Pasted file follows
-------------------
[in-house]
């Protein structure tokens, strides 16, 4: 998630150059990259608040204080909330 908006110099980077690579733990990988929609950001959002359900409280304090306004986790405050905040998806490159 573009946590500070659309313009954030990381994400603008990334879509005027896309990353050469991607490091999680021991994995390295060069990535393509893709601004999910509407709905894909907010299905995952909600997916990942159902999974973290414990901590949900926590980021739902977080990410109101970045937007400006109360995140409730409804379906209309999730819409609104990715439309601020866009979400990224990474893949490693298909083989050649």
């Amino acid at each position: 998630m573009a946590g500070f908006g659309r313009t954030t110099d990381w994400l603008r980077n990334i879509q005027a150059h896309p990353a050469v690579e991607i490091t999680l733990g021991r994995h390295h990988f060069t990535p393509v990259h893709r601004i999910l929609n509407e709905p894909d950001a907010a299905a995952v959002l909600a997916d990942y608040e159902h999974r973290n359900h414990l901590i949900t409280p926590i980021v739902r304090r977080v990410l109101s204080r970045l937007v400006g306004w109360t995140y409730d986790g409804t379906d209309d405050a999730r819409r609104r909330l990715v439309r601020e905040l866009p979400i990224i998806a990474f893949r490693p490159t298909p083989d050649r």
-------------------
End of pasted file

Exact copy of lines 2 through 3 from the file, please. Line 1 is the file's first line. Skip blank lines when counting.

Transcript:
């Protein structure tokens, strides 16, 4: 998630150059990259608040204080909330 908006110099980077690579733990990988929609950001959002359900409280304090306004986790405050905040998806490159 573009946590500070659309313009954030990381994400603008990334879509005027896309990353050469991607490091999680021991994995390295060069990535393509893709601004999910509407709905894909907010299905995952909600997916990942159902999974973290414990901590949900926590980021739902977080990410109101970045937007400006109360995140409730409804379906209309999730819409609104990715439309601020866009979400990224990474893949490693298909083989050649």
């Amino acid at each position: 998630m573009a946590g500070f908006g659309r313009t954030t110099d990381w994400l603008r980077n990334i879509q005027a150059h896309p990353a050469v690579e991607i490091t999680l733990g021991r994995h390295h990988f060069t990535p393509v990259h893709r601004i999910l929609n509407e709905p894909d950001a907010a299905a995952v959002l909600a997916d990942y608040e159902h999974r973290n359900h414990l901590i949900t409280p926590i980021v739902r304090r977080v990410l109101s204080r970045l937007v400006g306004w109360t995140y409730d986790g409804t379906d209309d405050a999730r819409r609104r909330l990715v439309r601020e905040l866009p979400i990224i998806a990474f893949r490693p490159t298909p083989d050649r």